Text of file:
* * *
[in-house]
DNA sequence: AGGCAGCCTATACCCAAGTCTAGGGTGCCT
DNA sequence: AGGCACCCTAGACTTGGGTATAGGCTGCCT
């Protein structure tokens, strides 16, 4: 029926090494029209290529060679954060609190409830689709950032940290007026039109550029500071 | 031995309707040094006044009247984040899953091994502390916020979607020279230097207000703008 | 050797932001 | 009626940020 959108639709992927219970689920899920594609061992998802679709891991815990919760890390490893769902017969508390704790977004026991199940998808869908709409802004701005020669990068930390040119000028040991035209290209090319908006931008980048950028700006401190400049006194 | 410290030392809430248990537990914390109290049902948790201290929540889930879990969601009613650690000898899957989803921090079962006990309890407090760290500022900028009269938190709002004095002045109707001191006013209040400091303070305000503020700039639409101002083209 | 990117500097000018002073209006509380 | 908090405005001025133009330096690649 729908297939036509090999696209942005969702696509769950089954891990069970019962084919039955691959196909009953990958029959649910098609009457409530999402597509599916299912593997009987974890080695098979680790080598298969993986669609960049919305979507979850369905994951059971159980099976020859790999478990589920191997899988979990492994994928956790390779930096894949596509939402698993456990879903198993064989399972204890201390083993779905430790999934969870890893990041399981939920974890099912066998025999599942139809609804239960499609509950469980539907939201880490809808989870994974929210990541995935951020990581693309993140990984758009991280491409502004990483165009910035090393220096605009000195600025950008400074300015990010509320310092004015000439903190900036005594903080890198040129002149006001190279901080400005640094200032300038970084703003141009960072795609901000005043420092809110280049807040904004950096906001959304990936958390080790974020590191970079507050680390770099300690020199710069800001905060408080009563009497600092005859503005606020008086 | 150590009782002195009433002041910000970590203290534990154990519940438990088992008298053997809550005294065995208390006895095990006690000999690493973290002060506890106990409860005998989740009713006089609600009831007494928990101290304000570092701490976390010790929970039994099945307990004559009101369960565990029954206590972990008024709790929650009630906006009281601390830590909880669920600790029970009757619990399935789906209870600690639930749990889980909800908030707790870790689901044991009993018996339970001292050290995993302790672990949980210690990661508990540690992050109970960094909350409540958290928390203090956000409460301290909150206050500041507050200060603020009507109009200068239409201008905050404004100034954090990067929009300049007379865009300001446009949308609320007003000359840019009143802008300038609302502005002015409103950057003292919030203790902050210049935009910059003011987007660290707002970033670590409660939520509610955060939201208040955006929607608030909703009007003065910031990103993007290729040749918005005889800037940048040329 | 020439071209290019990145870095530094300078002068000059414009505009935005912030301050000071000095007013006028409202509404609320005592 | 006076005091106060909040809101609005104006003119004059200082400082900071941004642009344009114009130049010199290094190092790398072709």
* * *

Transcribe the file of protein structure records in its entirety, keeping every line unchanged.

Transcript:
[in-house]
DNA sequence: AGGCAGCCTATACCCAAGTCTAGGGTGCCT
DNA sequence: AGGCACCCTAGACTTGGGTATAGGCTGCCT
């Protein structure tokens, strides 16, 4: 029926090494029209290529060679954060609190409830689709950032940290007026039109550029500071 | 031995309707040094006044009247984040899953091994502390916020979607020279230097207000703008 | 050797932001 | 009626940020 959108639709992927219970689920899920594609061992998802679709891991815990919760890390490893769902017969508390704790977004026991199940998808869908709409802004701005020669990068930390040119000028040991035209290209090319908006931008980048950028700006401190400049006194 | 410290030392809430248990537990914390109290049902948790201290929540889930879990969601009613650690000898899957989803921090079962006990309890407090760290500022900028009269938190709002004095002045109707001191006013209040400091303070305000503020700039639409101002083209 | 990117500097000018002073209006509380 | 908090405005001025133009330096690649 729908297939036509090999696209942005969702696509769950089954891990069970019962084919039955691959196909009953990958029959649910098609009457409530999402597509599916299912593997009987974890080695098979680790080598298969993986669609960049919305979507979850369905994951059971159980099976020859790999478990589920191997899988979990492994994928956790390779930096894949596509939402698993456990879903198993064989399972204890201390083993779905430790999934969870890893990041399981939920974890099912066998025999599942139809609804239960499609509950469980539907939201880490809808989870994974929210990541995935951020990581693309993140990984758009991280491409502004990483165009910035090393220096605009000195600025950008400074300015990010509320310092004015000439903190900036005594903080890198040129002149006001190279901080400005640094200032300038970084703003141009960072795609901000005043420092809110280049807040904004950096906001959304990936958390080790974020590191970079507050680390770099300690020199710069800001905060408080009563009497600092005859503005606020008086 | 150590009782002195009433002041910000970590203290534990154990519940438990088992008298053997809550005294065995208390006895095990006690000999690493973290002060506890106990409860005998989740009713006089609600009831007494928990101290304000570092701490976390010790929970039994099945307990004559009101369960565990029954206590972990008024709790929650009630906006009281601390830590909880669920600790029970009757619990399935789906209870600690639930749990889980909800908030707790870790689901044991009993018996339970001292050290995993302790672990949980210690990661508990540690992050109970960094909350409540958290928390203090956000409460301290909150206050500041507050200060603020009507109009200068239409201008905050404004100034954090990067929009300049007379865009300001446009949308609320007003000359840019009143802008300038609302502005002015409103950057003292919030203790902050210049935009910059003011987007660290707002970033670590409660939520509610955060939201208040955006929607608030909703009007003065910031990103993007290729040749918005005889800037940048040329 | 020439071209290019990145870095530094300078002068000059414009505009935005912030301050000071000095007013006028409202509404609320005592 | 006076005091106060909040809101609005104006003119004059200082400082900071941004642009344009114009130049010199290094190092790398072709």